Mechanical centrifugal cream separators only came into use in Canada after 1891. They made the work easier, but were difficult to clean. Often farmers didn't think it was important to buy their wives the latest equipment. They spent money on farm machinery instead.
Mechanical separators can be powered either by hand or by a motor. They are much less work, but harder to keep clean than early equipment. It was possible to take cream to a creamery rather than producing butter at the farm.
After one has separated the cream from the milk, one has churn the cream to make the butter fat coagulate to form butter.
Mrs. E. M. Jones said in her book Dairying for profit, or, the Poor Man’s Cow, “the heavy churning with an old fashioned dash churn is not fit work for a woman be she ever so strong.”
She recommended the Davis Swing churn. “I think it would be easier than any I know.”
Using the whey for butter left over from making cheese gave a more reliable product than making butter made directly from cream as cream is apt to go sour. There were products that were added to neutralize sour cream.
Butter grading clubs
Butter makers would meet together with an instructor and learn about grading cheese. They then entered competitions to see which team was the best at grading butter.
Inspectors and graders
The federal government set up a system of inspectors. Cheese and butter graders would visit the factories and give advice on how to improve. The cheese maker was hired by the patrons, who supplied the milk. The cheese maker let the patrons know if their milk was not up to standard. Cheese makers were licensed and had to meet standards to retain their licence.
Originally the cheese buyer went to each of the factories to buy cheese for export. The Eastern Ontario Cheese Makers got together to centralize selling. They bought the Dutch Clock, which was first in Kingston and was later moved to Belleville. The buyers could bid on the various grades of cheese and would send the cheese off to distributors in the UK.
Stricter environmental controls
The Ontario Ministry of the Environment sets standards the cheese factories. Initially factories kept pigs to eat the whey, or farmers would take the whey back to feed their own pigs. Later way was deposited into creeks, which cause pollution and cheese factories had to build settling lagoons.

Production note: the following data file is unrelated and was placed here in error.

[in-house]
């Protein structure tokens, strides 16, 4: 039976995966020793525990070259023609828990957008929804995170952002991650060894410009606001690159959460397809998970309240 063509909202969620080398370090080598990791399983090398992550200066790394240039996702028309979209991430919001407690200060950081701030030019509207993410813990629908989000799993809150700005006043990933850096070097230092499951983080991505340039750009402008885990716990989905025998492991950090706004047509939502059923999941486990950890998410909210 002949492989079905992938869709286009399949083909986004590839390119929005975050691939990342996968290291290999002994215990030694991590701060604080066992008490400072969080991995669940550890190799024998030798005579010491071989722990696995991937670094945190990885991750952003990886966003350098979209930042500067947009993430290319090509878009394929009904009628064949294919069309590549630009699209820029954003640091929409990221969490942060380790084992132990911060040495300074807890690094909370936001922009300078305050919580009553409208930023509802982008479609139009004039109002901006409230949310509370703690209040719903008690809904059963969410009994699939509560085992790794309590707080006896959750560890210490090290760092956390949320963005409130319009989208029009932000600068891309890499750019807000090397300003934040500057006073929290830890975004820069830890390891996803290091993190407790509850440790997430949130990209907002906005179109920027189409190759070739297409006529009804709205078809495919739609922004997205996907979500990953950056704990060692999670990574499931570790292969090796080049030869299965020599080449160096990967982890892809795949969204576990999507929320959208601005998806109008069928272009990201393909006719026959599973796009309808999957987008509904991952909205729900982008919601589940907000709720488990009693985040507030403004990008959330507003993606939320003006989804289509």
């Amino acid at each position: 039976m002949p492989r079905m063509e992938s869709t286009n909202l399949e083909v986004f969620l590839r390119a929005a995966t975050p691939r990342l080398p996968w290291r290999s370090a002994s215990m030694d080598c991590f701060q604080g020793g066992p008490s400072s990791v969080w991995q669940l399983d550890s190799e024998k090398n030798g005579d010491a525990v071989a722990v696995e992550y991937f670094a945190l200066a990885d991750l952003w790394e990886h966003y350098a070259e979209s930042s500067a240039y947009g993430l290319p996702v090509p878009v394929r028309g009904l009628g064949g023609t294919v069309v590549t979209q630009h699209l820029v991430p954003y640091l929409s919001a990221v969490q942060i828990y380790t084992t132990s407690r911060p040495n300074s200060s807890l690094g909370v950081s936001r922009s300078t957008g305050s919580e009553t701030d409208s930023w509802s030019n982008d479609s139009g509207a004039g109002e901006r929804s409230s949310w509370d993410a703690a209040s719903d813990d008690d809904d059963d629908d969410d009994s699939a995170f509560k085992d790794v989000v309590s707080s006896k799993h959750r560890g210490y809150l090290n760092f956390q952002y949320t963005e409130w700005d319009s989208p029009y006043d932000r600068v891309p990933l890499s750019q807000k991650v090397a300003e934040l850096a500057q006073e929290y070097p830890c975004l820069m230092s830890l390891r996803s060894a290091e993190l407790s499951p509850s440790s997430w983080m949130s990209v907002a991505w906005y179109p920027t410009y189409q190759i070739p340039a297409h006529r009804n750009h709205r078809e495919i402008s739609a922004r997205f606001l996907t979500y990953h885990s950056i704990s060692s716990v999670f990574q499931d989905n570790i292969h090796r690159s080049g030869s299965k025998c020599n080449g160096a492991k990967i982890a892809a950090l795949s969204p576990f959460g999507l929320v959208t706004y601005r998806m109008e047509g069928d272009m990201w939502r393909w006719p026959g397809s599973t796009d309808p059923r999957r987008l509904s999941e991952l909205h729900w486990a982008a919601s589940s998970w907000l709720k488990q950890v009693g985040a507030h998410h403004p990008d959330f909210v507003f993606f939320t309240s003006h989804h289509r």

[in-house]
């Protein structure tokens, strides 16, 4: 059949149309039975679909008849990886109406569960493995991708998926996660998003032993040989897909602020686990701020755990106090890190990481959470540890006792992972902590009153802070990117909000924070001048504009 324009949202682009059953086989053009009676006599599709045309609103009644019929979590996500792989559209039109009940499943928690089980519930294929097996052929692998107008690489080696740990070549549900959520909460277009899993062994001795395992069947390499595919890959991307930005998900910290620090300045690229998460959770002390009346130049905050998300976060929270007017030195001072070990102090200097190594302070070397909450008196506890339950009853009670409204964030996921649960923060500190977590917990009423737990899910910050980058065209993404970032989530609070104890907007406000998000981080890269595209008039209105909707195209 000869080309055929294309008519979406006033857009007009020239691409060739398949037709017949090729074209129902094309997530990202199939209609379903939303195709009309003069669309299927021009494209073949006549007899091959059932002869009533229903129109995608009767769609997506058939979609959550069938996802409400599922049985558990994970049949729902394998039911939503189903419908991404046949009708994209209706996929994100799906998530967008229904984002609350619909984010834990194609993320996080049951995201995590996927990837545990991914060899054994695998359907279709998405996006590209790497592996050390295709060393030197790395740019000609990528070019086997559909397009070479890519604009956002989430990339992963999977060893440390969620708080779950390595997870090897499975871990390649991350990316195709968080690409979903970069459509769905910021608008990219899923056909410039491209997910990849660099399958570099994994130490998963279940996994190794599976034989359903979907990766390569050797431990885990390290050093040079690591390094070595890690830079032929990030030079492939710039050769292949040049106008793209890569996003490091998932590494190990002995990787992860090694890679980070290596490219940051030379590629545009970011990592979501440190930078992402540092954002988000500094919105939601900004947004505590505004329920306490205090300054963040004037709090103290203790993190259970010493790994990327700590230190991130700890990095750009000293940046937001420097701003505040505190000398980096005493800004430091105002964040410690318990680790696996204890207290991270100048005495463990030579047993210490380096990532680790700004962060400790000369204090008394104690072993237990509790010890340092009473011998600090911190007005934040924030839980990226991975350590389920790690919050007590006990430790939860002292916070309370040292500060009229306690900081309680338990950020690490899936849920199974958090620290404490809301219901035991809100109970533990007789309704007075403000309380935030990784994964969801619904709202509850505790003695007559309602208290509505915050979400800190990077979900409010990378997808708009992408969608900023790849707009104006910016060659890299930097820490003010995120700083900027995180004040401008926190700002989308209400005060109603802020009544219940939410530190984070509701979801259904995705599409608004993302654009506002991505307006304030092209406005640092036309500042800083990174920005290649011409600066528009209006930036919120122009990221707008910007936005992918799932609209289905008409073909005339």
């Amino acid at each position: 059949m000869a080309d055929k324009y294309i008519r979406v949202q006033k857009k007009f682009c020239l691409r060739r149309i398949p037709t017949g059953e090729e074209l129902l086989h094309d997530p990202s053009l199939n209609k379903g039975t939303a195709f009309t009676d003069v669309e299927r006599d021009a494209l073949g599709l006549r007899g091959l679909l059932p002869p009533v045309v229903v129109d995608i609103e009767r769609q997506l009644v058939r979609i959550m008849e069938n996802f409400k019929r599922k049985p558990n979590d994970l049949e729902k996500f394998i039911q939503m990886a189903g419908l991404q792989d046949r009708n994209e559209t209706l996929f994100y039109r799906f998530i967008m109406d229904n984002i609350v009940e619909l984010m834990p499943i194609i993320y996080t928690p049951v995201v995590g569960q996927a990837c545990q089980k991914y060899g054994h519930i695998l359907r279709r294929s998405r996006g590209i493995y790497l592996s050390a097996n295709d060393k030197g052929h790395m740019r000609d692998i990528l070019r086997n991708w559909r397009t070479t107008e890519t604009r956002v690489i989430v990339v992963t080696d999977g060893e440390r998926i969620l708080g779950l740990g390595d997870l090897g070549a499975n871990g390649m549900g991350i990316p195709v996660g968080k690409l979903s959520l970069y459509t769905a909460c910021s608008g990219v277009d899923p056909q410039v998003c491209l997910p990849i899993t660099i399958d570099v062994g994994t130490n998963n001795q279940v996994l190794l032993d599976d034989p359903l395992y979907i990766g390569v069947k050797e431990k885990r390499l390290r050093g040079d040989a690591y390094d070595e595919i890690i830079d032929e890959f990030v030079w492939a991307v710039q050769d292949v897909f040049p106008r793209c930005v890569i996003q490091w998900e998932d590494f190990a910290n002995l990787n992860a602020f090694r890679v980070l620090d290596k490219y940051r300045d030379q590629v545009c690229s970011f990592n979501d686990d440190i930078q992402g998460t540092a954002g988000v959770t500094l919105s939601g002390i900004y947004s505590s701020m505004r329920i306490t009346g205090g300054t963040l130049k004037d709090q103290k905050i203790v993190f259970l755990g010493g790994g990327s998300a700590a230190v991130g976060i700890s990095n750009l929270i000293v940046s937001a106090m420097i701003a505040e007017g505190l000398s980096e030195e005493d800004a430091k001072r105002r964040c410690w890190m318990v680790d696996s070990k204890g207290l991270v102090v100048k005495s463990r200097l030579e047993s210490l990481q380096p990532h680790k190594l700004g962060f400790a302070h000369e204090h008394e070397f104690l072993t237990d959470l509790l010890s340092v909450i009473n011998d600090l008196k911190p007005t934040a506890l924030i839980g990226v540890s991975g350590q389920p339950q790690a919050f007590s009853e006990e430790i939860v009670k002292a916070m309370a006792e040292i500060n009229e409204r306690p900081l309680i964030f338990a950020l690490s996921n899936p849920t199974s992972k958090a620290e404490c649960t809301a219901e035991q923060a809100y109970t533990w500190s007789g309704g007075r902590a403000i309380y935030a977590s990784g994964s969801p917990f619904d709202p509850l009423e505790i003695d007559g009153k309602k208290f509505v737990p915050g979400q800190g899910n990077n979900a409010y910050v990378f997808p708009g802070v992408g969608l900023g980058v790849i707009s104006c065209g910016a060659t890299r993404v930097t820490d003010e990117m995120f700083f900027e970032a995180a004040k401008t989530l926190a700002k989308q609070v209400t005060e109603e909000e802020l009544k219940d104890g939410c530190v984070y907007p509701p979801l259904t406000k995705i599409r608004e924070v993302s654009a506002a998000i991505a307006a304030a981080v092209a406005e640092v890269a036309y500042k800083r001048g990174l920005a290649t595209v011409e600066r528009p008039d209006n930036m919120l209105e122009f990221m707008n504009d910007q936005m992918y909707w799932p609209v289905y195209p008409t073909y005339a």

On a dairy farm, the calf is taken from its mother soon after it is born. Beef calves stay with their mothers for around six months as beef cows are not milked. Dairy cows are milked for 300 days and then they are allowed to dry out before their next calf is born.
Nowadays, a good milk cow gives thousands of gallons of milk a year. This is about five times as much as a cow gave 100 years ago. The majority of dairy cows are now the black and white Holstein. These large cows are tame and give high yields of milk.
History of Milking Machines
Before the invention of milking machines cows were milked by hand. It was many years before an efficient milking machine was developed. The first milking machine was invented by Cyrus Knapp in 1849. It stuck tubes into the cows teats to milk them. This was uncomfortable and caused the infections. Alexander Shiels invented the first pulsator.
Herbert McCormack invented the Surge Bucket Milker which imitated the sucking action of a calf. It was attached to the cow with a belt. De Laval had the idea of a milking parlour. The milk first went into a closed container instead of an open pail, which meant milk was not contaminated. The next development was milk being pumped through tubes into a bulk container. Nowadays, at tanker driver comes to farm each day to collect milk. Early on, milk was stored in large, 40 gallon cans. The cans were placed down wells. This kept the milk cool overnight. A driver would collect the milk each morning and take it to the cheese factory before 6 a.m..
There have been great improvements in the standards of the health of cows, and they are tested regularly. The standard of nutrition for the cows has improved. They now get the right balance of nutrients and protein in their diet of silage, hay and grains.
Milk now goes to a dairy to be processed into different types of milk, yoghurt and ice cream or to a cheese factory to be made into a range of different hard and soft cheeses. There is also a growing number of artisan cheese makers in Ontario making specialty cheeses.
Most dairy farmers do not keep their own bull. They use artificial insemination, which means that they can use semen from a top quality bull to impregnate their cows.
Good record keeping is very much part of raising cheese standards. Farmers record how much milk each cow produces. They can alter the diet of cows to improve milk yield and only breed from the best producers.